The first thing the Guidelines say that a high quality page should exhibit is “a satisfying amount of high quality main content.” Here, the problems of trying to understand exactly what evaluators are looking for immediately become apparent. The only objective term in that phrase is “main content” — it is that portion of the page that contributes directly toward its purposes, as distinguished from supplemental content and advertisements. Evaluators are largely left to determine for themselves what the terms “satisfying amount” and “high quality” mean.
Generally speaking, people know high quality when they see it. They also know what constitutes a “satisfying amount” of content. The first specific criterion in the Guidelines for determining a web page's quality is the evaluator's subjective impression upon reading and using it. The takeaway here is that web pages need to serve users, not search engines. If you favor verbosity over clarity, or if you favor the use of search keywords over making an impression on the reader, your site will suffer.
Google places significant emphasis on three distinct but related factors that make for high quality content: expertise, authoritativeness and trustworthiness, or E-A-T. Google seems to recognize that a thorough and objective determination of these qualities is likely beyond the reach of an evaluator who is spending only a short time on any given site. The Guidelines are short on specifics of how evaluators are to determine E-A-T; again, significant leeway is granted to the evaluator's subjective interpretation.
One caveat in the Guidelines is a reminder to the evaluator that YMYL topics such as law, finance and health require significant expertise. For you, as an attorney, this cuts both ways. You are assumed to have a certain level of E-A-T simply by virtue of being a licensed, practicing attorney; you are obviously not a layman pretending to be an expert. On the other hand, an extra-high level of E-A-T is demanded of legal professionals, so simply being an attorney is not enough. All the content on your website should attempt to strike a tone that conveys these three qualities. This goes double for brief, bold headlines, which grab the reader's eye and make a greater impression than paragraphs. “Legal Experts You Can Trust” wins hands-down over “We Care About Our Clients,” at least as far as the Guidelines are concerned.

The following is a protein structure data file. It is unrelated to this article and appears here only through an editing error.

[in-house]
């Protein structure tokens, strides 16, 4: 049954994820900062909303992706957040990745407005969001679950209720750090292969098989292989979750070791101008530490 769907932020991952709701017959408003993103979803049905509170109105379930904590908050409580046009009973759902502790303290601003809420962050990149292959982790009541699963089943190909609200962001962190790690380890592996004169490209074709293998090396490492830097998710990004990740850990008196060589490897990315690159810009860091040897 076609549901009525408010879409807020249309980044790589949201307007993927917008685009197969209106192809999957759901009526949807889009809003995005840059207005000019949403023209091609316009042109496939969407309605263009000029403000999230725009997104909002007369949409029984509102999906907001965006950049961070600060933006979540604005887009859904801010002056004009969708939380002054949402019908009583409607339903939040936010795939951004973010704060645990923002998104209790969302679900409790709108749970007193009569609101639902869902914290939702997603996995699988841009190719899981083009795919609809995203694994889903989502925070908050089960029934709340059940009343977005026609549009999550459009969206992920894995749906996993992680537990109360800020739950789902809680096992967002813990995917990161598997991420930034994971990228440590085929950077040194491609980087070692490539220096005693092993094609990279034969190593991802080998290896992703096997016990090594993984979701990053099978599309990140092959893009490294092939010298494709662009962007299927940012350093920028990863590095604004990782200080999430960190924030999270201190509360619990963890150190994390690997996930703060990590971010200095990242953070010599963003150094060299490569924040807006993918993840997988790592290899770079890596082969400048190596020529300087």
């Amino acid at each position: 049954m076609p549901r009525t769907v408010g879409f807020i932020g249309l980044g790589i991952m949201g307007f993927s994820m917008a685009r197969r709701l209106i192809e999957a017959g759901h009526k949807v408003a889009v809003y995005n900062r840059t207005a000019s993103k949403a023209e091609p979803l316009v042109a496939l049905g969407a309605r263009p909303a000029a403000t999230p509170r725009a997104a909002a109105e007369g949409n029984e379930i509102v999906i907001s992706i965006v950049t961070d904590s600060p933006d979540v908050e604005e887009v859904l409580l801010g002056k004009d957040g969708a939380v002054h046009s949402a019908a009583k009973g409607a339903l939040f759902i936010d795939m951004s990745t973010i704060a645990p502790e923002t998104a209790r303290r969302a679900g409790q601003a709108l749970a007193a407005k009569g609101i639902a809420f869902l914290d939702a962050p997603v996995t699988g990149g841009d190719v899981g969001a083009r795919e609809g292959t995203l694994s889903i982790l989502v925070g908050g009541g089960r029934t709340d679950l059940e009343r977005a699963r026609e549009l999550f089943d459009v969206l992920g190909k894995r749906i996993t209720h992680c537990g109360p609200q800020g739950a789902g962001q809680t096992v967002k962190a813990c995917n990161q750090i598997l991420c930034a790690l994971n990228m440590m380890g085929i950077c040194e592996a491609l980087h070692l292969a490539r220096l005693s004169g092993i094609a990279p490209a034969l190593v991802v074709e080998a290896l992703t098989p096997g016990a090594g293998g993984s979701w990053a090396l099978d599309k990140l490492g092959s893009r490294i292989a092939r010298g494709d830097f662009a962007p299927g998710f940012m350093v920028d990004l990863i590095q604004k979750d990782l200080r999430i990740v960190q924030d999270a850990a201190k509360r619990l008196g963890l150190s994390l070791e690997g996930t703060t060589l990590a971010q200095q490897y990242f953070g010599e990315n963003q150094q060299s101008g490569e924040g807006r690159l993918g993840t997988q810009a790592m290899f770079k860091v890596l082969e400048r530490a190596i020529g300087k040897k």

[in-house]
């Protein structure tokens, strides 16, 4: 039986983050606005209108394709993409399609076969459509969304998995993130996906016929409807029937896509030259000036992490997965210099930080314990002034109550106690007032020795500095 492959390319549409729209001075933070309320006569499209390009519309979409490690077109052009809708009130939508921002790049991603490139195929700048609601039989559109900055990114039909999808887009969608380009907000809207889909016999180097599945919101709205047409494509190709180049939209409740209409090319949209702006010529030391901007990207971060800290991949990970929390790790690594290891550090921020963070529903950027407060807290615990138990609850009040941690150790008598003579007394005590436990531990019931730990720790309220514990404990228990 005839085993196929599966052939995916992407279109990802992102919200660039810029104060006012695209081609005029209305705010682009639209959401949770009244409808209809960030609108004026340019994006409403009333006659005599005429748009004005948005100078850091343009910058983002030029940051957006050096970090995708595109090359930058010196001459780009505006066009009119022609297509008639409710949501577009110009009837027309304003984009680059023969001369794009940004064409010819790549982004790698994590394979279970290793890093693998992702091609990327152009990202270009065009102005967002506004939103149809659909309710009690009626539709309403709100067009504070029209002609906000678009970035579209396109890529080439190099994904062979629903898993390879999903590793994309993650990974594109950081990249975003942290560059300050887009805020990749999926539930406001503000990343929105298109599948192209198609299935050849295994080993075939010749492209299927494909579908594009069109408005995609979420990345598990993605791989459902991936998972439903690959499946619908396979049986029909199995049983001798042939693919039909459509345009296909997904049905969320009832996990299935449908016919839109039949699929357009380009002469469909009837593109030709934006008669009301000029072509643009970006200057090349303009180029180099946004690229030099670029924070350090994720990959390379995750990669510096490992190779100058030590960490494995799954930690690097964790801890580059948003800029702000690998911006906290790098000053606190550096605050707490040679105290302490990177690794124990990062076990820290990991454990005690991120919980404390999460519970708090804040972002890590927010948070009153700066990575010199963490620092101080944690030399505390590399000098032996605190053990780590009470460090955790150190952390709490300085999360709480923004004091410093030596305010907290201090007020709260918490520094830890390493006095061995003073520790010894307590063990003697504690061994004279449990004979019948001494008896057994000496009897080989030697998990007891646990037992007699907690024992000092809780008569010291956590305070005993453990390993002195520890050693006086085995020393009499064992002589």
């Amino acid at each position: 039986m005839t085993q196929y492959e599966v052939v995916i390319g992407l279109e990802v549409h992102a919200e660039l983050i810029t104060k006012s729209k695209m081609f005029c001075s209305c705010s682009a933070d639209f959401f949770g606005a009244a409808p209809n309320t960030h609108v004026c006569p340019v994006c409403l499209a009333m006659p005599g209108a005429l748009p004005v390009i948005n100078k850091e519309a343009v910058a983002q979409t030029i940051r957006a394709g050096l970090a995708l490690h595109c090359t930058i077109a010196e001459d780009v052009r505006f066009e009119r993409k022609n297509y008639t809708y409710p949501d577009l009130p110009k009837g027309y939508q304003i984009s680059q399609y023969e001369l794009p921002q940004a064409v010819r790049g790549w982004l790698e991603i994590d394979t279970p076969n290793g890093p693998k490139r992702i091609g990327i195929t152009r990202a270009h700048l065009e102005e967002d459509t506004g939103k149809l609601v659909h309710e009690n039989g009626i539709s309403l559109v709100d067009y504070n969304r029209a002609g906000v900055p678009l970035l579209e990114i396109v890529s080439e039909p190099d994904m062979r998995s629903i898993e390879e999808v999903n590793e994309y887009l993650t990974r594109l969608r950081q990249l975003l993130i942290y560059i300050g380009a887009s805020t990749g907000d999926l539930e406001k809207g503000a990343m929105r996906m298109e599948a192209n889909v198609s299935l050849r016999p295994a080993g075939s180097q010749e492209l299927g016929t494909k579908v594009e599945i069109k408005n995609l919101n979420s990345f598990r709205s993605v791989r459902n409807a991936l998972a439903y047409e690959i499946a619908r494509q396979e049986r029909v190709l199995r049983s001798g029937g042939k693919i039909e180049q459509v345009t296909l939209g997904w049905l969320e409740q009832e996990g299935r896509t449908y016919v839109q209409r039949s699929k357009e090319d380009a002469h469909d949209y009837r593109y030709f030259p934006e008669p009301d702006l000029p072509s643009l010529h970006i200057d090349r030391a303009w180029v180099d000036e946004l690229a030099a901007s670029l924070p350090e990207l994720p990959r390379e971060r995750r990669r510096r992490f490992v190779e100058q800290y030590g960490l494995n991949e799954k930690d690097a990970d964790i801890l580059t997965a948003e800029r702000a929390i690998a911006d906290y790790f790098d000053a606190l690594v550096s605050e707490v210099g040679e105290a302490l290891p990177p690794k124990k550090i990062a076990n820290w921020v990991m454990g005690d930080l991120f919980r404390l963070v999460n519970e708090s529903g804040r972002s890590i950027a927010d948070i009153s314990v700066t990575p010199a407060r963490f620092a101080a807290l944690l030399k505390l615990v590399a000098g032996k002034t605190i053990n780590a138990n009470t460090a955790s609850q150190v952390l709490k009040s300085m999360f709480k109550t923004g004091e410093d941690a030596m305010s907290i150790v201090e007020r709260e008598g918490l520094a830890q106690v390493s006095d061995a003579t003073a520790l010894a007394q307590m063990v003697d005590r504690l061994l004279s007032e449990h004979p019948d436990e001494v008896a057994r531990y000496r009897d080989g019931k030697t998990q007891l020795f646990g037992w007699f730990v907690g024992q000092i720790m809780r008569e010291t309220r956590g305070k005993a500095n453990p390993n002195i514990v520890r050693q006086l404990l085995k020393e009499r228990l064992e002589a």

Google tells its evaluators that reputation is very important in determining page quality. It asks them to do their own research into a site or organization's reputation, but gives a number of tips. The first thing the Guidelines mention is reviews. Do you see reviews of your firm on sites like Google Maps, Bing Maps and Yelp? Many firms lack any reviews at all, either because attorneys are reluctant to ask for them, or because it does not occur to clients to write them (unless, perhaps, their experience is very negative). Firms with multiple positive reviews really stand out — not just in terms of reputation, but in search results. If you want to improve your perceived reputation, you may have to start asking clients to review your services.
Google recommends news articles as another important source of reputation information. Press releases are an easy way to create a news presence for your firm. The company also steers evaluators toward the Better Business Bureau, Wikipedia and professional associations when researching reputation. Not all of these apply to all law firms, but in cases where they do, linking to these sources from your site is a good idea.
Website evaluators are also looking for signs of good website maintenance. At a minimum, all links should work and all images should load. But content should also be “added and updated over time.” Keep a blog and an FAQ section on your firm's site, and add to each at least once per month. Date your blog entries. Consider adding “last updated” text at the bottom of regularly updated sections, like FAQs. The content on your main landing pages is fine to leave alone for periods of time, but should be refreshed occasionally. Main pages with links to recent blog and FAQ entries make it clear that secondary pages have been updated recently.